Now, if you will permit us to giddyup one of our hobbyhorses for a moment, we would like to place something in the record about the general hideousness of online captioning typography.
“Wh-wh-wha’?” you blubber, doing a triple-take. Yes, dear friends, while online video may be its own punchline (it’s still too small and jumpy five years into the game), you still need to make it accessible. Everyone pretty much assumes that means accessible to deaf and hard-of-hearing viewers, and we’ll humour those people for the time being. (You think blind people aren’t interested in online video? And isn’t online captioning most useful for people stuck in offices with crappy speakerless Windows clones – or trapped in an office where you don’t want the boss to hear the video you’re watching?)
Every available captioning method is crap. Indeed, every available method fails to be better than reality, if we may quote our favourite usability “super-expert.”
What is the reality, then? Crappy Line 21 TV closed captions and (generally) crappy DVD bitmaps. (World System Teletext captions in PAL-format countries are also pretty awful, but we don’t have adequate pictures to show you. There pretty much are no adequate pictures, an admission of the deplorable appearance of WST captions. Nobody wants the truth to be widely displayed.)
Line 21 captions
- Coarse dot matrix
- Often no descenders
- Almost invariably white on black
- Still usually all-uppercase
- Bitmaps (“subpictures”) with four colours and four transparency values
- Generally poor typeface selection by ignorami and non-experts using the antitypographic Windows platform
- Almost no use of custom-engineered screenfonts
- Background masks almost never used
- Usable for foreign-language subtitles (shown here) or same-language captions
Care to compare both at once? On Region 1 DVDs, you can.
Line 21 captions vs. DVD subtitles
- In DVD bitmaps, note tendency to adopt subtitling-like all-centred placement (skimpy and inadequate for deaf viewers) mated with Line 21–legacy typographic accommodations (like spaces inside brackets)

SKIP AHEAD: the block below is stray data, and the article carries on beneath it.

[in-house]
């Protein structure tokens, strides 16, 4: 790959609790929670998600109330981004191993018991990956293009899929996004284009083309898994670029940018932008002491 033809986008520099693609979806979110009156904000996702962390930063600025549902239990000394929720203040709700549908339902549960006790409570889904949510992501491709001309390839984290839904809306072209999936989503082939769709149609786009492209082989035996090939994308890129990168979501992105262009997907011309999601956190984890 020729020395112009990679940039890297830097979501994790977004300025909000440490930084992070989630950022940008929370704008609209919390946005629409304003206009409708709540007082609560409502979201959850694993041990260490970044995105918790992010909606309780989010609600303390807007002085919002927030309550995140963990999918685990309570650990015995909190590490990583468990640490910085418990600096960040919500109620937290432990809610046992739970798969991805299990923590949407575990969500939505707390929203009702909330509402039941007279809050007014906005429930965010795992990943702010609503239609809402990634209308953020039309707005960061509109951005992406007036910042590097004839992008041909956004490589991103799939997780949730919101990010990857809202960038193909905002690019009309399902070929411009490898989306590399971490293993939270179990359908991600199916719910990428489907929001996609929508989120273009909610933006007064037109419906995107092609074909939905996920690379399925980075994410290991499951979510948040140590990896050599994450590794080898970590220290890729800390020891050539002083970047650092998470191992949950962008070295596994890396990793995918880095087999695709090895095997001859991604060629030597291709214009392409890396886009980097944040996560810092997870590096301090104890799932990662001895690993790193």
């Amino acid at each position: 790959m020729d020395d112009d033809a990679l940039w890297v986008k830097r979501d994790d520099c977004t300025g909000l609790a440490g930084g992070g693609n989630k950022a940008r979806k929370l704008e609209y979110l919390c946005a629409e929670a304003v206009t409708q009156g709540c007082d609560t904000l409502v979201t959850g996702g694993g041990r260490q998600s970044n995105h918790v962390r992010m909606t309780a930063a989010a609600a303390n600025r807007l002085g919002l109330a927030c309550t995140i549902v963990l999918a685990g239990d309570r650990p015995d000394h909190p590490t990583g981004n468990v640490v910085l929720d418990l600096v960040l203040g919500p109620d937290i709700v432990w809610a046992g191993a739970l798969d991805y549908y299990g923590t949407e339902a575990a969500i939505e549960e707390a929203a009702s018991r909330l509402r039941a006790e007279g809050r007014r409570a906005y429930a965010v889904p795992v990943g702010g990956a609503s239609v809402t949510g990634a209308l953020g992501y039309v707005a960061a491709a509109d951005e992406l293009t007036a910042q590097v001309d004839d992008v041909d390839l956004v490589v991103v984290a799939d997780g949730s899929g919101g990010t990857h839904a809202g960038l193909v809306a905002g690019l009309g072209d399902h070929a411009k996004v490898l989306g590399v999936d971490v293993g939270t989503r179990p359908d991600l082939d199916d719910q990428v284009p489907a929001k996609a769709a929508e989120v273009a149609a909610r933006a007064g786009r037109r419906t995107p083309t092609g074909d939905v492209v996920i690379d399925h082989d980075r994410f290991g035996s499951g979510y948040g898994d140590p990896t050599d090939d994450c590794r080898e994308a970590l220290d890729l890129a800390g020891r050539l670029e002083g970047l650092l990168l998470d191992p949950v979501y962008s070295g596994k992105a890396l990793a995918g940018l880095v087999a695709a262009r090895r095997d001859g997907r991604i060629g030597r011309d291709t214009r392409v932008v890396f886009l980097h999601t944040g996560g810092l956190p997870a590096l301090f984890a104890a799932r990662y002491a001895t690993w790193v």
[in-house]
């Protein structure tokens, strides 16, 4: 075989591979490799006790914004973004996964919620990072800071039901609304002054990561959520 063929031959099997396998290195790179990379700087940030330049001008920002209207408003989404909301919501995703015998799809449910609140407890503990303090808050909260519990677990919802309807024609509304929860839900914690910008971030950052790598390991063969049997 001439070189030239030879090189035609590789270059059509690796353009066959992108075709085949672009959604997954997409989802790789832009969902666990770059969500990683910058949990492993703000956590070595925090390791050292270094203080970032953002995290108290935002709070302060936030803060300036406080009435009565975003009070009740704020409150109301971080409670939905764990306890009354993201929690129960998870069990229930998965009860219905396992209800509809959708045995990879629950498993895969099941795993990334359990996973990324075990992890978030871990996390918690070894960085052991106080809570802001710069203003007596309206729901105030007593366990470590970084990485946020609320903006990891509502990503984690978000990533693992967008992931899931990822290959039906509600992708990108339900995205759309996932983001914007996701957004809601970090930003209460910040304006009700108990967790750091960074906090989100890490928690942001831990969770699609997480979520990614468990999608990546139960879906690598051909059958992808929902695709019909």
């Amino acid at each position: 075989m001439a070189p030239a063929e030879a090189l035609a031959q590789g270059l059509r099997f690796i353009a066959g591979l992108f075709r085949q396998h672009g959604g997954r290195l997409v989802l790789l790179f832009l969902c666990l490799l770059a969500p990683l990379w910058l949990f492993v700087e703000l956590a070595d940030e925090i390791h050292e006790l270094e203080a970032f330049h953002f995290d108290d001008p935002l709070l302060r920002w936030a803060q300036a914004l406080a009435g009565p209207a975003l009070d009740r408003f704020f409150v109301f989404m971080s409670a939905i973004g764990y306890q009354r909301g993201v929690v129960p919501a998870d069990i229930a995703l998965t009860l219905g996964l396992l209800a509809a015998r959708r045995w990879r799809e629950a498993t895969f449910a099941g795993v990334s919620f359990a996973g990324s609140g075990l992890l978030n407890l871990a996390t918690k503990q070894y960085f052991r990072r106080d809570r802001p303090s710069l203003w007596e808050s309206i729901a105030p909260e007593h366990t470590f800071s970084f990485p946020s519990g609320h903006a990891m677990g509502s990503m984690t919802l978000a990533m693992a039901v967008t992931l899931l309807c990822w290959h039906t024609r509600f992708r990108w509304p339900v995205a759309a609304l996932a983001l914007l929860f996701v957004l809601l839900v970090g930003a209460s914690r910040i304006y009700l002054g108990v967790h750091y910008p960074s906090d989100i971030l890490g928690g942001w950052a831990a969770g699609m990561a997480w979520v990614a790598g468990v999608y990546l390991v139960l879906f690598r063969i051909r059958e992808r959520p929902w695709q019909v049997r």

- Line 21 captions are uglier but always more readable despite bitmaps’ enormous available palette
Still no better than reality?
So how are things different online?
Well, start with the fact that the three dominant online video players – QuickTime, Real, and WiMP – all theoretically “support” captioning, but the exact meaning of “support” is critical here. All three players can display captions. The problem is getting the captions into the players.
- First, captions themselves are usually saved as text files. (You can use plain text. RealPlayer also understands its own proprietary format, RealText, while QuickTime also supports the proprietary QTtext format.)
- A second file controls presentation and timing of captions. Both QuickTime and RealPlayer let you use SMIL or Synchronized Media Integration Language, a markup language similar to HTML, to synchronize captions to online video.
- Windows Media Player is different. It uses a proprietary Microsoft format called SAMI (Synchronized Accessible Media Interchange) that combines caption text and presentation instructions in the same single file. But WiMP does not support all of SAMI even though both were invented by Microsoft!
- You can see, then, that there isn’t a single presentation file format that can be used in every player. SMIL is arguably the closest thing to a universal format, given that it functions with two players that themselves work on multiple computer platforms.
- While there are quite a few programs that can produce or export SMIL files (which, like HTML, are simple text files you can manually type out yourself in any text editor if you have to), the fact remains that you have to create two files – the captions themselves and a special file to synchronize captions.